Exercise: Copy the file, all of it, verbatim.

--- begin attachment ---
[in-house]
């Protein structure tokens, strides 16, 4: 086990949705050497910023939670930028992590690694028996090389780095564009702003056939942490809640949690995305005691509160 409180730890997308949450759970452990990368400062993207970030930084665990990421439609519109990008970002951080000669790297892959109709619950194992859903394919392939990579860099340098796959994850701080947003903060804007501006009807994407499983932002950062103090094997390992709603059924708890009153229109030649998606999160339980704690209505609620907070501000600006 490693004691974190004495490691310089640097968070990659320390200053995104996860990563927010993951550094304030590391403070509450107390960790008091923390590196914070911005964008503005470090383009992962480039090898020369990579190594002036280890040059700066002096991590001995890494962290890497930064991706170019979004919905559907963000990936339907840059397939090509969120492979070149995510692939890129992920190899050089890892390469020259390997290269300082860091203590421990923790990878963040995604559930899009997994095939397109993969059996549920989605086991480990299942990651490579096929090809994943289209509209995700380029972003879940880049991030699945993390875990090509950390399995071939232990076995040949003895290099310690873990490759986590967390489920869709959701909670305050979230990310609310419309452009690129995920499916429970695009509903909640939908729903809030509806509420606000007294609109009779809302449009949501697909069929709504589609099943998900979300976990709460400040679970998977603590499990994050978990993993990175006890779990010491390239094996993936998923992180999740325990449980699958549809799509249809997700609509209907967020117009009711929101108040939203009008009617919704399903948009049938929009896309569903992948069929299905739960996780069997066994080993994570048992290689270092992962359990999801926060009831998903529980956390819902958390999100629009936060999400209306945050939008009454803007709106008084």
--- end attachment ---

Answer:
[in-house]
């Protein structure tokens, strides 16, 4: 086990949705050497910023939670930028992590690694028996090389780095564009702003056939942490809640949690995305005691509160 409180730890997308949450759970452990990368400062993207970030930084665990990421439609519109990008970002951080000669790297892959109709619950194992859903394919392939990579860099340098796959994850701080947003903060804007501006009807994407499983932002950062103090094997390992709603059924708890009153229109030649998606999160339980704690209505609620907070501000600006 490693004691974190004495490691310089640097968070990659320390200053995104996860990563927010993951550094304030590391403070509450107390960790008091923390590196914070911005964008503005470090383009992962480039090898020369990579190594002036280890040059700066002096991590001995890494962290890497930064991706170019979004919905559907963000990936339907840059397939090509969120492979070149995510692939890129992920190899050089890892390469020259390997290269300082860091203590421990923790990878963040995604559930899009997994095939397109993969059996549920989605086991480990299942990651490579096929090809994943289209509209995700380029972003879940880049991030699945993390875990090509950390399995071939232990076995040949003895290099310690873990490759986590967390489920869709959701909670305050979230990310609310419309452009690129995920499916429970695009509903909640939908729903809030509806509420606000007294609109009779809302449009949501697909069929709504589609099943998900979300976990709460400040679970998977603590499990994050978990993993990175006890779990010491390239094996993936998923992180999740325990449980699958549809799509249809997700609509209907967020117009009711929101108040939203009008009617919704399903948009049938929009896309569903992948069929299905739960996780069997066994080993994570048992290689270092992962359990999801926060009831998903529980956390819902958390999100629009936060999400209306945050939008009454803007709106008084």